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Anglo American\'s view on nationalisation


Tue, 25 Oct 2011 16:08

1. There seems to be increasing speculation over nationalisation of the mining industry. In your view, is this likely to become policy?
The consistent and unequivocal view from government is that nationalisation is not policy and nor do they believe in it as a sensible policy option. We also think the legal obstacles are significant.

2. Are there any models for nationalisation elsewhere in the world where nationalisation of any form has worked?
In our experience, nationalisation has failed in most countries that have tried it. Some oil producing nations have had some successes. We do not know of any directly comparable examples to South Africa where nationalisation has worked.

3. Advocates of nationalisation argue that the poor will benefit. What role does your company currently play in the development of local communities?
Speaking for Anglo American, we are the country's largest employer and we believe that our current employment conditions are exemplary and provide a decent life for all who work for us. In most of our operations our employees participate in black economic empowerment employee share schemes, which means they benefit along-side shareholders from the company's return on investment. We have innovated a number of world firsts in terms of social and community investment, including our ground breaking and hugely impactful HIV/Aids treatment initiative. We are a major investor in new small businesses through our enterprise development initiative, Zimele, that has to date been responsible for the creation of over 17000 jobs and 1061 fledgling business in predominantly peri-urban communities.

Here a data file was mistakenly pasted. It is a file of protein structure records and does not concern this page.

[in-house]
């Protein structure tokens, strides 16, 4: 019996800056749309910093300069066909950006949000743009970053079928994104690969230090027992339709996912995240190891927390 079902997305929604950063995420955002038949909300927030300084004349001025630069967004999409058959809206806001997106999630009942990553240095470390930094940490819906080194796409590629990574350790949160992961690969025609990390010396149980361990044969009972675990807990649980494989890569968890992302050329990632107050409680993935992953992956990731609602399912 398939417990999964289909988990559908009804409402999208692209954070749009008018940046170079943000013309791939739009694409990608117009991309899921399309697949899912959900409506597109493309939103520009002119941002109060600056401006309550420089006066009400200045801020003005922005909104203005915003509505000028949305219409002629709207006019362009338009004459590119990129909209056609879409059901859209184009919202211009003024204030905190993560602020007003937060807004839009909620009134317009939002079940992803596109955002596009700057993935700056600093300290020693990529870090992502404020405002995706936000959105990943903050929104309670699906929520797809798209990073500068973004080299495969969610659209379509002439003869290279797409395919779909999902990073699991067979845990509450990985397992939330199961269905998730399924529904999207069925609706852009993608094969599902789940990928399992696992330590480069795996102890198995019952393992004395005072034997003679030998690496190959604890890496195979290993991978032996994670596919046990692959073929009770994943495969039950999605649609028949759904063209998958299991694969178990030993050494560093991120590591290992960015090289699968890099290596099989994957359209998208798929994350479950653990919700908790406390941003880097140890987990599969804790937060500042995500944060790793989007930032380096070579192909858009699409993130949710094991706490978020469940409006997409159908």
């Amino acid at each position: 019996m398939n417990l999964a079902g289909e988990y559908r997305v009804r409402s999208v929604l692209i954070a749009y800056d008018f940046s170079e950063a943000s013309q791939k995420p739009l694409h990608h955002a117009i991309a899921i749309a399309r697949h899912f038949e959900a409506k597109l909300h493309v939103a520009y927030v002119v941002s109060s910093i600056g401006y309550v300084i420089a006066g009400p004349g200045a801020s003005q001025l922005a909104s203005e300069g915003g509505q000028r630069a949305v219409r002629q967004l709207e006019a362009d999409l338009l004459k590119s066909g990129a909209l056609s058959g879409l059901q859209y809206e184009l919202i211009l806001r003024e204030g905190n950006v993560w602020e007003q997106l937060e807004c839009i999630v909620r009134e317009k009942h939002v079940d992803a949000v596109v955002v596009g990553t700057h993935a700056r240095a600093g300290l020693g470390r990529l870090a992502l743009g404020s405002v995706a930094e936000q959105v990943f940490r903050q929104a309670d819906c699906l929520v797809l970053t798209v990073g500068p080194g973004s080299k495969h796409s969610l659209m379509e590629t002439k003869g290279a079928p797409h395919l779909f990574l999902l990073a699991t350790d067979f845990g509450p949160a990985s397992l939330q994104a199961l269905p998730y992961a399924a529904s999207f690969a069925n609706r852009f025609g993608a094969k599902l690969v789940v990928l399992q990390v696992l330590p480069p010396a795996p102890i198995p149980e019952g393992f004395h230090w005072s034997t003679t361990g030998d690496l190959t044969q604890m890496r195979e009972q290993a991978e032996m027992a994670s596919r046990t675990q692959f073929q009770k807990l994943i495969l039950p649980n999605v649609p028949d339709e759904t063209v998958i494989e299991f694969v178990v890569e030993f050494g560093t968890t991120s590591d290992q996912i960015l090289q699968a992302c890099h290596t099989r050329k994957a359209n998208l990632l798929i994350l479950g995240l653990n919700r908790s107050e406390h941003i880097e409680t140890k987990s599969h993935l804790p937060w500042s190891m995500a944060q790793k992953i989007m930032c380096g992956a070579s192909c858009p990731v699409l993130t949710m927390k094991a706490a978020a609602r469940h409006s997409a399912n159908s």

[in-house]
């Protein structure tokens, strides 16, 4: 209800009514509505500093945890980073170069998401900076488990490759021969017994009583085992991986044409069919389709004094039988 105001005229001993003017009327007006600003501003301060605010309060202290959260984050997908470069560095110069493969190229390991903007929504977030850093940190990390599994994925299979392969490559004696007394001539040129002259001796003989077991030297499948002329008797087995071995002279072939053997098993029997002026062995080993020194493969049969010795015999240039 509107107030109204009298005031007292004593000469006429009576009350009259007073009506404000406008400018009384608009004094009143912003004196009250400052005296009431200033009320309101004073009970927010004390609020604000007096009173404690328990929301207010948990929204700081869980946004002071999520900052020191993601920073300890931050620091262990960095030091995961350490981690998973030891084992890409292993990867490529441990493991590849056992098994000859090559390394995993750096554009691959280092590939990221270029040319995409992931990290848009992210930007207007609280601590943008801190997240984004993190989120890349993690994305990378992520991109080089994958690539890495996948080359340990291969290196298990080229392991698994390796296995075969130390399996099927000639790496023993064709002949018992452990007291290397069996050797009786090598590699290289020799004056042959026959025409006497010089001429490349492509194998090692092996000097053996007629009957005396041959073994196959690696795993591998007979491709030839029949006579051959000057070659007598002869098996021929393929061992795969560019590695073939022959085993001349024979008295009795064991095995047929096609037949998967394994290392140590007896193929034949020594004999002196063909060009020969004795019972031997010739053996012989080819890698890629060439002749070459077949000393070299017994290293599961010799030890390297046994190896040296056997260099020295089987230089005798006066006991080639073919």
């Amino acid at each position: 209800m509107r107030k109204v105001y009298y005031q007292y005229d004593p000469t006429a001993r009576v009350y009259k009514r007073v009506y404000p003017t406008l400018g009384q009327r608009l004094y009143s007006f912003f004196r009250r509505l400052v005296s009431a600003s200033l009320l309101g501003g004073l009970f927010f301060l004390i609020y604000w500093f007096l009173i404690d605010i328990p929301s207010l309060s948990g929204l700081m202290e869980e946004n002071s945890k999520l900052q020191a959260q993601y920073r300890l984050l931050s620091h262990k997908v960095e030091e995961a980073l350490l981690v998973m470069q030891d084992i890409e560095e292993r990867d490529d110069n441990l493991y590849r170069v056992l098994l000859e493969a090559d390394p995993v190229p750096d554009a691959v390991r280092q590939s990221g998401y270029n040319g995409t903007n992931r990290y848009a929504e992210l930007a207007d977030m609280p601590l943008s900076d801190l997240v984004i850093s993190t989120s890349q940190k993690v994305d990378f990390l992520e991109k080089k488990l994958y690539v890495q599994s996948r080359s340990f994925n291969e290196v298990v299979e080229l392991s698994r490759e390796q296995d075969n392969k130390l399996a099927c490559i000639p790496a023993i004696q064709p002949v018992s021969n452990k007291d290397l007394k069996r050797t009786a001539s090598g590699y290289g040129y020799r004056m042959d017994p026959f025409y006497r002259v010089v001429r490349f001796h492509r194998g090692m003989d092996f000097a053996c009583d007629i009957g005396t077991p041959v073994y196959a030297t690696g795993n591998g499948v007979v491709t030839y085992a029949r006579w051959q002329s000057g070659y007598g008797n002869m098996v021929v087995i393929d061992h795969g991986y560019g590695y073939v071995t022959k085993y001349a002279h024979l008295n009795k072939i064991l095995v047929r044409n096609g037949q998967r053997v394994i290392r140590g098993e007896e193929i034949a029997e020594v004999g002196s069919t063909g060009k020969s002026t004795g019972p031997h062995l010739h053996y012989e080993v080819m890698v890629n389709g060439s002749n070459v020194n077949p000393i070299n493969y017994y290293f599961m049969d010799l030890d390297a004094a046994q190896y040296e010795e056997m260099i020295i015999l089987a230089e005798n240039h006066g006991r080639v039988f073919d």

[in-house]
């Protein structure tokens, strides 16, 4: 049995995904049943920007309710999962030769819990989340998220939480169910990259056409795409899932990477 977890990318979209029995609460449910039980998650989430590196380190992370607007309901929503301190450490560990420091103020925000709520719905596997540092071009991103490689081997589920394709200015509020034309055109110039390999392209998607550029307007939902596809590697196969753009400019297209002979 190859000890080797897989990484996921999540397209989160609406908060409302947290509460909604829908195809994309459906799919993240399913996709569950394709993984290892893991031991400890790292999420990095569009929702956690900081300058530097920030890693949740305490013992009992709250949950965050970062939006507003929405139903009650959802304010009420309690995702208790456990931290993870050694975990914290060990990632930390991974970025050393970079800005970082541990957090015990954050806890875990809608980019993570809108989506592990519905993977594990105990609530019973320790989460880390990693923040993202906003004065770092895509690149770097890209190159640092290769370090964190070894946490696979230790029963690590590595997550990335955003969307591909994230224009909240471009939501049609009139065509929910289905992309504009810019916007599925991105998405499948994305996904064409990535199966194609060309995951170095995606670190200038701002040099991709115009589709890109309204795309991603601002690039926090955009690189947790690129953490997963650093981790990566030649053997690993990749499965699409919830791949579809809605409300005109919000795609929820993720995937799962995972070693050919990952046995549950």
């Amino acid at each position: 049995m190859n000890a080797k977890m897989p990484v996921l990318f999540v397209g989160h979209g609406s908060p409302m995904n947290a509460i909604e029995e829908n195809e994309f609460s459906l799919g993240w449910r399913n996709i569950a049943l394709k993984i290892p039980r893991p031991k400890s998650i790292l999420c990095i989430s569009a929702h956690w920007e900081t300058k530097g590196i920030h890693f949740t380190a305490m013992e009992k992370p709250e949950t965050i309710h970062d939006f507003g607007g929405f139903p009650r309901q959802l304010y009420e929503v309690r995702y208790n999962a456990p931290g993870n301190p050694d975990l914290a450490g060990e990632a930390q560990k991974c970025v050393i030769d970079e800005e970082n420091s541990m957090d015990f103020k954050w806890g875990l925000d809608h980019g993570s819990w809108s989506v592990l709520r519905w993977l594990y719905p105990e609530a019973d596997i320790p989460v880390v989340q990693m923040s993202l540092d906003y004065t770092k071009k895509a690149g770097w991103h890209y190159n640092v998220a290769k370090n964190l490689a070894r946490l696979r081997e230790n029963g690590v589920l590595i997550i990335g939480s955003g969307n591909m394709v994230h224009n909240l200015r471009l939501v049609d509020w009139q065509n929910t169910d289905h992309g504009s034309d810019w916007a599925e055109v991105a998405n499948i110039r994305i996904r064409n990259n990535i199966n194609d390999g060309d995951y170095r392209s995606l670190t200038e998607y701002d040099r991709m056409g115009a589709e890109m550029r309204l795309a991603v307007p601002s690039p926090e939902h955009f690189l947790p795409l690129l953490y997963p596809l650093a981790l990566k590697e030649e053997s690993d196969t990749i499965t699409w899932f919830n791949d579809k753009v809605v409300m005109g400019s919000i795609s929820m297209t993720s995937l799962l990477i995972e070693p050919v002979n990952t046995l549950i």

Last year, Anglo American invested over R518-million ($65.9-million) in South Africa on social development initiatives, a portion of which was channelled through our Chairman's Fund, which supports the development of hundreds of high-impact NGO's and initiatives throughout the country. We believe in partnering for best effect and that is an ethos that is carried forward in all aspects of our approach to social development. We understand that simply responding to a need is not sustainable and we are constantly working together with our peers, government and communities to affect greater change and make a lasting and positive contribution to South Africa's prosperity.

4. How does the broader mining industry in South Africa currently contribute to the economy and to social development in South Africa?
In terms of social development, every mining operation has a pre-agreed social and labour plan in place, which is governed by our authority, the Department of Mineral Resources. In addition, the mining industry is bound by the Mining Charter which Anglo American accepts as a fair and honest benchmarking tool by which to measure performance in key operational and social sectors.

5. What roles does your company play in stimulating the local economy?
We are a major tax contributor and earner of necessary forex. Our investment and procurement initiatives pour billions of rands into the economy and support many South African companies, with a clear focus on procuring locally from communities surrounding our operations. Last year we spent R20.9-billion ($2.9-billion) in procurement and enterprise development with Historically Disadvantaged South African (HDSA) companies.

Through Zimele, we have invested in many new businesses that employ thousands of people, as mentioned earlier. The collective turnover for these businesses, which means direct benefit to communities is close to R2-billion. Further statistics reveal that 48% of all entrepreneurs supported are youth and 35% women. These are encouraging as they demonstrate the move towards transforming socio-economic landscapes in local communities.

We employ over 95000 people who are economically active, many of who have benefitted from our comprehensive and over-arching skills development and human resource development initiatives that range from ABET right through to executive leadership programmes.

6. A final question: what is the general outlook for the mining industry over the next year?
We are cautiously confident. However, it would be naive not to be concerned about potential slowdown in the global economy.

Anglo American\'s view on nationalisation

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